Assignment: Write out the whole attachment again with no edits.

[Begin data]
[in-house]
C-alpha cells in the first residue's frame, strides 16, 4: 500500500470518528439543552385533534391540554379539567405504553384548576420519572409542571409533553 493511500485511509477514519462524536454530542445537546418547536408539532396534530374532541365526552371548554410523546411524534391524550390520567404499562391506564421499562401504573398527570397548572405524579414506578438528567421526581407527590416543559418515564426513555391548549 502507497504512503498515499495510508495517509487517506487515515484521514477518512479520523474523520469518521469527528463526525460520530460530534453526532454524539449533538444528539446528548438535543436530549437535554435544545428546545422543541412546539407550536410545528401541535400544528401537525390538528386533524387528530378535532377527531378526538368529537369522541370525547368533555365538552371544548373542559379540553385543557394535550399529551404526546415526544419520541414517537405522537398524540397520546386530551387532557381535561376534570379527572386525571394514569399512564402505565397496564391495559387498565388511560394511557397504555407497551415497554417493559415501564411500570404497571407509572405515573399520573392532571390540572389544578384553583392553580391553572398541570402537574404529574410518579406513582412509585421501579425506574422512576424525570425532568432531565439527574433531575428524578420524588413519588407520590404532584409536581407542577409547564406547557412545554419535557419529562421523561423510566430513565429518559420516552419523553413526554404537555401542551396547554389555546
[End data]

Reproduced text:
[in-house]
C-alpha cells in the first residue's frame, strides 16, 4: 500500500470518528439543552385533534391540554379539567405504553384548576420519572409542571409533553 493511500485511509477514519462524536454530542445537546418547536408539532396534530374532541365526552371548554410523546411524534391524550390520567404499562391506564421499562401504573398527570397548572405524579414506578438528567421526581407527590416543559418515564426513555391548549 502507497504512503498515499495510508495517509487517506487515515484521514477518512479520523474523520469518521469527528463526525460520530460530534453526532454524539449533538444528539446528548438535543436530549437535554435544545428546545422543541412546539407550536410545528401541535400544528401537525390538528386533524387528530378535532377527531378526538368529537369522541370525547368533555365538552371544548373542559379540553385543557394535550399529551404526546415526544419520541414517537405522537398524540397520546386530551387532557381535561376534570379527572386525571394514569399512564402505565397496564391495559387498565388511560394511557397504555407497551415497554417493559415501564411500570404497571407509572405515573399520573392532571390540572389544578384553583392553580391553572398541570402537574404529574410518579406513582412509585421501579425506574422512576424525570425532568432531565439527574433531575428524578420524588413519588407520590404532584409536581407542577409547564406547557412545554419535557419529562421523561423510566430513565429518559420516552419523553413526554404537555401542551396547554389555546